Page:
'Iliad,' I met Dr. Young in the street; and, upon our falling into that subject, the Doctor expressed a great deal of surprise at Tickell's having had such a translation so long by him. He said, that it was inconceivable to him, and that there must be some mistake in the matter; that each used to communicate to the other whatever verses they wrote, even to the least things; that Tickell could not have been busied in so long a work there without his knowing something of the matter; and that he had never heard a single word of it till on this occasion. The surprise of Dr. Young, together with what Steele has said against Tickell, in relation to this affair, make it highly probable that there was some underhand dealing in that business; and indeed Tickell himself, who is a very fair worthy man, has since in a manner as good as owned it to me. When it was introduced into a conversation between Mr. Tickell and Mr. Pope, by a third person, Tickell did not deny it; which, considering his honour and zeal for his departed friend, was the same as owning it." Upon these suspicions, with which Dr. Warburton hints that other circumstances concurred, Pope always in his "Art of Sinking" quotes this book as the work of Addison.
To compare the two translations would be tedious; the palm is now given universally to Pope; but I think the first lines of Tickell's were rather to be preferred; and Pope seems to have since borrowed something from them in the correction of his own.
When the Hanover succession was disputed, Tickell gave what assistance his pen would supply. His "Letter to Avignon" stands high among party poems; it expresses contempt without coarseness, and superiority without insolence. It had the success which it deserved, being five times printed.
He was now intimately united to Mr. Addison, who, when he went into Ireland as secretary to the Lord Sunderland, took him thither and employed him in public business; and when (1717) afterwards he rose to be secretary of state, made him under-secretary. Their friendship seems to have continued without abatement; for when Addison died, he left him the charge of publishing his works, with a solemn recommendation to the patronage of Craggs.
To these works he prefixed an Elegy on the Author, which could owe none of its beauties to the assistance which might be suspected to have strengthened or embellished his earlier compositions; but neither he nor Addison ever produced nobler lines than are contained in the third and fourth paragraphs; nor is a more sublime or more elegant funeral poem to be found in the whole compass of English literature.
He was afterwards (about 1725) made secretary to the Lords Justices of Ireland, a place of great honour; in which he continued till 1740, when he died on the 23d of April, at Bath.
Of the poems yet unmentioned the longest is "Kensington Gardens," of which the versification is smooth and elegant, but the fiction unskilfully compounded of Grecian deities, and Gothic fairies. Neither species of those exploded beings could have done much; and when they are brought together they only make each other contemptible. To Tickell, however, cannot be refused a high place among the minor poets; nor should it be forgotten that he was one of the contributors to the "Spectator." With respect to his personal character, he is said to have been a man of gay conversation, at least a temperate lover of wine and company, and in his domestic relations without cen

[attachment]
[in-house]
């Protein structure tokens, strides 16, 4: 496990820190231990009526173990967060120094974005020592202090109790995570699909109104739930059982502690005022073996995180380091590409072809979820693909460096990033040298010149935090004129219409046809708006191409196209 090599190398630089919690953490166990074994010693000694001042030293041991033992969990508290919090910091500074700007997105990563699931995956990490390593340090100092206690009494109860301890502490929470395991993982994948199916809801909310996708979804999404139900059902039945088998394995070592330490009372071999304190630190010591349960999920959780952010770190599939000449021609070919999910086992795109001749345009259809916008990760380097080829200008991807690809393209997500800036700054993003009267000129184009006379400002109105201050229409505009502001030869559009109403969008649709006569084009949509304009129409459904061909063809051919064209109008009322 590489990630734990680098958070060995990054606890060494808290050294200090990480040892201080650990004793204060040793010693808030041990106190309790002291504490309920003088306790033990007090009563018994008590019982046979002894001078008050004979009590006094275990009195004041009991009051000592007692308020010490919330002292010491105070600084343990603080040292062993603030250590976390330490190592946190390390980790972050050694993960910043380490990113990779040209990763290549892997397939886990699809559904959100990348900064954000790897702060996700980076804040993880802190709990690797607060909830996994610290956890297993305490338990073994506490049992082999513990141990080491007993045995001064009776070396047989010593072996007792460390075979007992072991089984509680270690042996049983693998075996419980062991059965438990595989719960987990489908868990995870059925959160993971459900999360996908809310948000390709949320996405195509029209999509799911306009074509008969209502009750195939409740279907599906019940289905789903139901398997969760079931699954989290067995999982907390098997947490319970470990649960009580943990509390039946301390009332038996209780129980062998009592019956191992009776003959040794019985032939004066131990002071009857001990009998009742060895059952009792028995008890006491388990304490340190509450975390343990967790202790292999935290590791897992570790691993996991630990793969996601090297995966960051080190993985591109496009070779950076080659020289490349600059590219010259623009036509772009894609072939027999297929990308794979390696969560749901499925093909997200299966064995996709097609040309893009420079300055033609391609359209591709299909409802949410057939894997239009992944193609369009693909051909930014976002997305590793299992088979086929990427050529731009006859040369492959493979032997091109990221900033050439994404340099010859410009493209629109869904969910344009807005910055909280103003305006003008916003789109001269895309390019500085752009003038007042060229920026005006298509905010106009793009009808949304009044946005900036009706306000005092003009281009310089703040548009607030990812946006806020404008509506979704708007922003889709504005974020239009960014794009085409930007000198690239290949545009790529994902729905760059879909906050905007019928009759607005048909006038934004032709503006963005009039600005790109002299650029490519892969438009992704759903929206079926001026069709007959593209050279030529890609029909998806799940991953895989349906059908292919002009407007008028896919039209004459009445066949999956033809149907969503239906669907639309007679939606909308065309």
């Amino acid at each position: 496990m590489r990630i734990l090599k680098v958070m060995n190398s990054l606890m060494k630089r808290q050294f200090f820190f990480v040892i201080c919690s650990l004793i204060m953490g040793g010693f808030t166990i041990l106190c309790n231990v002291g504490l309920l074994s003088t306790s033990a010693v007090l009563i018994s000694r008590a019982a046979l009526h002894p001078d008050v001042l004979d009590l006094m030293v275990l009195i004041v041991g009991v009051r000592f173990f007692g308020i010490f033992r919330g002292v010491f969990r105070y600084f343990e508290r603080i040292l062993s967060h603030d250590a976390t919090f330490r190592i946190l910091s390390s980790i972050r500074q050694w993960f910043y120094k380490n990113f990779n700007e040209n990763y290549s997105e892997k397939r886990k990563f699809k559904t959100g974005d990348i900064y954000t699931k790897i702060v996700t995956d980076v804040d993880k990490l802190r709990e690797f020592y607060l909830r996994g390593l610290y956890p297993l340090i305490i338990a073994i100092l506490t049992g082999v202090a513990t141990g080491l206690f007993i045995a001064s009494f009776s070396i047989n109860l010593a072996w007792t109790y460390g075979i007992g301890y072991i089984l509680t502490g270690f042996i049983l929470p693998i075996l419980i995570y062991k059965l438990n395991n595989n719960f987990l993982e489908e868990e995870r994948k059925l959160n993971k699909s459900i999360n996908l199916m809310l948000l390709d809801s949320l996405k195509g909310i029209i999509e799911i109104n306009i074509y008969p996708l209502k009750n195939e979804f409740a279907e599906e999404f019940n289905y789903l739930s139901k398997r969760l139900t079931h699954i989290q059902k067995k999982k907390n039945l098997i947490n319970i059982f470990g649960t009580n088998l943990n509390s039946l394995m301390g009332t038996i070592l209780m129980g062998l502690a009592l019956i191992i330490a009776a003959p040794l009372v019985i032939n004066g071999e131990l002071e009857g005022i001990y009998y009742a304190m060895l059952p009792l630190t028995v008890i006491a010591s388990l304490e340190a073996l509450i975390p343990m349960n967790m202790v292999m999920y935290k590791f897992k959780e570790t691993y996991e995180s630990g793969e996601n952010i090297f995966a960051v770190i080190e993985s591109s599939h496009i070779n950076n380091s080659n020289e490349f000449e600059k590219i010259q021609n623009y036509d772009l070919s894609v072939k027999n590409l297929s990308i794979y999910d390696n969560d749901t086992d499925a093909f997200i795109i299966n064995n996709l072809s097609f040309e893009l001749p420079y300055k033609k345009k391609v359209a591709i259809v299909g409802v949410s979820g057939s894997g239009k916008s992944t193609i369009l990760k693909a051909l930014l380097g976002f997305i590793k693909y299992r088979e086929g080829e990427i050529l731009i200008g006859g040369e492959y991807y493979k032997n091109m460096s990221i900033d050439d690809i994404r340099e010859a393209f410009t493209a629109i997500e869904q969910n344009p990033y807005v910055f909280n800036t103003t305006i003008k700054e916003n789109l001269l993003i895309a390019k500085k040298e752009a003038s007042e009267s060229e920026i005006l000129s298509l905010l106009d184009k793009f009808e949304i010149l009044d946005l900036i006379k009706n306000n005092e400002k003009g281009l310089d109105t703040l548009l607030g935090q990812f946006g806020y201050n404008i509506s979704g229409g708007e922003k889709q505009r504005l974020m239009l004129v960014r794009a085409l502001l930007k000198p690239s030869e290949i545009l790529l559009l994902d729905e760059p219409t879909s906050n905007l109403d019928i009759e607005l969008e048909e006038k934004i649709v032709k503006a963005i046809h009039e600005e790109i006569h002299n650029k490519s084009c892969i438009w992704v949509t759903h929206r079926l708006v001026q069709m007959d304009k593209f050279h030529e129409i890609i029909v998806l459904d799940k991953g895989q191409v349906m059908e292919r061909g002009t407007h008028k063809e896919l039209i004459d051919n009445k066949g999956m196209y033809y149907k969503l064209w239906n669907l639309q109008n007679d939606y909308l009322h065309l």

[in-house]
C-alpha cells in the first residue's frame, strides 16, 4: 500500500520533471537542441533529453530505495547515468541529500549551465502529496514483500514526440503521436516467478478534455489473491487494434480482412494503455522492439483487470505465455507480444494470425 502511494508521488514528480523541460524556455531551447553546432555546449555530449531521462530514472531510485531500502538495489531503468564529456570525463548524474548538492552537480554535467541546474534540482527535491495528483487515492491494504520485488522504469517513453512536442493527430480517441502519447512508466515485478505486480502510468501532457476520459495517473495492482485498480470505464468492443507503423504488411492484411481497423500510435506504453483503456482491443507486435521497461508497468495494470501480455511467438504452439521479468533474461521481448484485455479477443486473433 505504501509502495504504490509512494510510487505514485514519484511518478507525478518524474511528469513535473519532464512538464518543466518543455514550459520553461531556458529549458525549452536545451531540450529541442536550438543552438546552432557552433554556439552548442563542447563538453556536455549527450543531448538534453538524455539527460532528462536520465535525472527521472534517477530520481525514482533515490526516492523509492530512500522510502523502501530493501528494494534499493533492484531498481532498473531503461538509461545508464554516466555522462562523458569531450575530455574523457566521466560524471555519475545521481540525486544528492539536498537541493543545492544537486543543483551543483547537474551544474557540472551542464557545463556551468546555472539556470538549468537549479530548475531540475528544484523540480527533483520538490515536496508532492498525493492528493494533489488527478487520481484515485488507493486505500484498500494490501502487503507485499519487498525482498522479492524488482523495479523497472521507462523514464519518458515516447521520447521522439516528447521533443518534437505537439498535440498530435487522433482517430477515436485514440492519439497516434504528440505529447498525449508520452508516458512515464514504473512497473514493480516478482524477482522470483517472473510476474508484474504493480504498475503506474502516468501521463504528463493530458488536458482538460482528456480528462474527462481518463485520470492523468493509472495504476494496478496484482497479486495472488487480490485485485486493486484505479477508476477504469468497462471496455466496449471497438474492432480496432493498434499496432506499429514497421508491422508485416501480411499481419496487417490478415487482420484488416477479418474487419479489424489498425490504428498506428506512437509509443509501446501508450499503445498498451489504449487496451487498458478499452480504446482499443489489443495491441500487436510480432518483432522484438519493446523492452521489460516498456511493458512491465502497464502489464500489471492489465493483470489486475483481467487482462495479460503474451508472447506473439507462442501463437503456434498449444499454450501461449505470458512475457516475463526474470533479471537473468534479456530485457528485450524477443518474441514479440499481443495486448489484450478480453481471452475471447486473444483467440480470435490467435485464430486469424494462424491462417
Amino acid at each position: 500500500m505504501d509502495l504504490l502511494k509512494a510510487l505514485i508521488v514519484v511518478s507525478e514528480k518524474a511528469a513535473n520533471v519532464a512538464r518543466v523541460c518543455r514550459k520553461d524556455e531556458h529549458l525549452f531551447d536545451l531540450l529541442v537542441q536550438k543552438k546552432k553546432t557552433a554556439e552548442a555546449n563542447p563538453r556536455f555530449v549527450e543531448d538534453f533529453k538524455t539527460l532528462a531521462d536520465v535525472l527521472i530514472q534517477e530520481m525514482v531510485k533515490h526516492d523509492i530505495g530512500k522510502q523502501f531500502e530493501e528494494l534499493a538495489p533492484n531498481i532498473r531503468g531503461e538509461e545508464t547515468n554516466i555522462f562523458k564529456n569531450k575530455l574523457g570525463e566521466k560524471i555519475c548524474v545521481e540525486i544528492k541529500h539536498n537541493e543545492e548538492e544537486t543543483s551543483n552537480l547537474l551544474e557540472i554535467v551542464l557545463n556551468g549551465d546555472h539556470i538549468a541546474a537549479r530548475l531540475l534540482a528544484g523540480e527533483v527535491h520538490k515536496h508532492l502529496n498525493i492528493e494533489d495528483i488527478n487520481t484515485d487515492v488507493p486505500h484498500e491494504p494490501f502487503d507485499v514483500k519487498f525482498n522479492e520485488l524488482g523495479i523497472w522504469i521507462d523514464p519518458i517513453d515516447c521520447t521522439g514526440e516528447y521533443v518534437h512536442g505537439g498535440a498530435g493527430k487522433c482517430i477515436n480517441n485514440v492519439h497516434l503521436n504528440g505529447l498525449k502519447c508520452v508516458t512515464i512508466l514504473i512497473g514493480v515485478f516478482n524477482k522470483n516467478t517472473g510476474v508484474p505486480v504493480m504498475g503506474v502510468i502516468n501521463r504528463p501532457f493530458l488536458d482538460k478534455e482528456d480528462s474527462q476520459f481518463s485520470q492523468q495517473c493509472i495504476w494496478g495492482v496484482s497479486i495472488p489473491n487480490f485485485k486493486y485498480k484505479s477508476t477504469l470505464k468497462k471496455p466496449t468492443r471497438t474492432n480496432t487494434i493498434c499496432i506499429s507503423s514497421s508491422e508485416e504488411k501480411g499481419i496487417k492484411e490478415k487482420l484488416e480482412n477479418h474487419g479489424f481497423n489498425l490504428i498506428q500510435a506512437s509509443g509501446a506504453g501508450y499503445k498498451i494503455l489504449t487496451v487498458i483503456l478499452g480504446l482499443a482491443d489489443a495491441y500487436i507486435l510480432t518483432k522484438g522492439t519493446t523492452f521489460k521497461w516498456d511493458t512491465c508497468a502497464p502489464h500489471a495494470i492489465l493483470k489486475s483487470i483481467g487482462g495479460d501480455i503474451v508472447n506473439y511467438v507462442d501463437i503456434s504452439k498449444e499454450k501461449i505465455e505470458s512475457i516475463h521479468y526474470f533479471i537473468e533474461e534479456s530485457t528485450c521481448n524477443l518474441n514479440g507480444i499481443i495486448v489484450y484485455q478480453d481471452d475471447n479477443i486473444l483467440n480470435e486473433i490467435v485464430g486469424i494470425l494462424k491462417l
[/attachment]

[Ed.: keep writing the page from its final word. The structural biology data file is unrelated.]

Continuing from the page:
OF Mr. HAMMOND, though he be well remembered as a man esteemed and caressed by the elegant and the great, I was at first able to obtain no other memorials than such as are supplied by a book called "Cibber's Lives of the Poets;" of which I take this opportunity to testify, that it was not written, nor, I believe, ever seen, by either of the Cibbers: but was the work of Robert Shiels, a native of Scotland, a man of very acute understanding, though with little scholastic education, who, not long after the publication of his work, died in London of a consumption. His life was virtuous, and his end was pious. Theophilus Cibber, then a prisoner for debt, imparted, as I was told, his name for ten guineas. The manuscript of Shiels is now in my possession.
I have since found that Mr. Shiels, though he was no negligent inquirer, had been misled by false accounts; for he relates that James Hammond, the Author of the Elegies, was the
son of a Turkey merchant, and had some office at the Prince of Wales's court, till love of a lady, whose name was Dashwood, for a time disordered his understanding. He was unextinguishably amorous, and his mistress inexorably cruel.
Of this narrative, part is true and part false. He was the second son of Anthony Hammond, a man of note among the wits, poets, and parliamentary orators, in the beginning of this century, who was allied to Sir Robert Walpole by marrying his sister. He was born about 1710, and educated at Westminster school; but it does not appear that he was of any university.†